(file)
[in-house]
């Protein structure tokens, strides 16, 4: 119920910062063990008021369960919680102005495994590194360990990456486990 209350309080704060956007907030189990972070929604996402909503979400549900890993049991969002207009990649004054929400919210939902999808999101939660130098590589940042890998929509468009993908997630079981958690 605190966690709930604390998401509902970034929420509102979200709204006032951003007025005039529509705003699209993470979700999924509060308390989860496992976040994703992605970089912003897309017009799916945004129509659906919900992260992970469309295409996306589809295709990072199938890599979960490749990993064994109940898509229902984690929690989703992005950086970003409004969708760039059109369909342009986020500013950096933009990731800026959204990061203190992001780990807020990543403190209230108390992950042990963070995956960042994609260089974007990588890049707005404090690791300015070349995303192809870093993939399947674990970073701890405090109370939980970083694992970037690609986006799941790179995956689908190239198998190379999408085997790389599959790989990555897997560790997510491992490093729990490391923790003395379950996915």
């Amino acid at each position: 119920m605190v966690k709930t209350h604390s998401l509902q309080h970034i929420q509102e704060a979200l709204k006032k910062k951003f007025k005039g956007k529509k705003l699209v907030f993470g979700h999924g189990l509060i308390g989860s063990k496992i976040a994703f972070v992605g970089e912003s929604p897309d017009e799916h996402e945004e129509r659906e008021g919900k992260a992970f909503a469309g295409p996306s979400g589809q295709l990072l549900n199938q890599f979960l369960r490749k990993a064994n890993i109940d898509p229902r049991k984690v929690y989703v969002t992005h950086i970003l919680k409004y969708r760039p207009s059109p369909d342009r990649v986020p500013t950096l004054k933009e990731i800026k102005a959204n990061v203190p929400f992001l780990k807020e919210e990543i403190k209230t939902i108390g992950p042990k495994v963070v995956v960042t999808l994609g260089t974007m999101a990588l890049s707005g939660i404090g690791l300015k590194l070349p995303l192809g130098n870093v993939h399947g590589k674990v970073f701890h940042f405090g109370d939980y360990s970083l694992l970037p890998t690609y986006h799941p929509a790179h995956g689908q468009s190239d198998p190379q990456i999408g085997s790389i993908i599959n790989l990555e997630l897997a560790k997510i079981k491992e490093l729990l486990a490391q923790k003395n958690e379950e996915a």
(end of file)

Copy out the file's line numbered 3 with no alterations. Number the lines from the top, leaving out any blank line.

């Amino acid at each position: 119920m605190v966690k709930t209350h604390s998401l509902q309080h970034i929420q509102e704060a979200l709204k006032k910062k951003f007025k005039g956007k529509k705003l699209v907030f993470g979700h999924g189990l509060i308390g989860s063990k496992i976040a994703f972070v992605g970089e912003s929604p897309d017009e799916h996402e945004e129509r659906e008021g919900k992260a992970f909503a469309g295409p996306s979400g589809q295709l990072l549900n199938q890599f979960l369960r490749k990993a064994n890993i109940d898509p229902r049991k984690v929690y989703v969002t992005h950086i970003l919680k409004y969708r760039p207009s059109p369909d342009r990649v986020p500013t950096l004054k933009e990731i800026k102005a959204n990061v203190p929400f992001l780990k807020e919210e990543i403190k209230t939902i108390g992950p042990k495994v963070v995956v960042t999808l994609g260089t974007m999101a990588l890049s707005g939660i404090g690791l300015k590194l070349p995303l192809g130098n870093v993939h399947g590589k674990v970073f701890h940042f405090g109370d939980y360990s970083l694992l970037p890998t690609y986006h799941p929509a790179h995956g689908q468009s190239d198998p190379q990456i999408g085997s790389i993908i599959n790989l990555e997630l897997a560790k997510i079981k491992e490093l729990l486990a490391q923790k003395n958690e379950e996915a």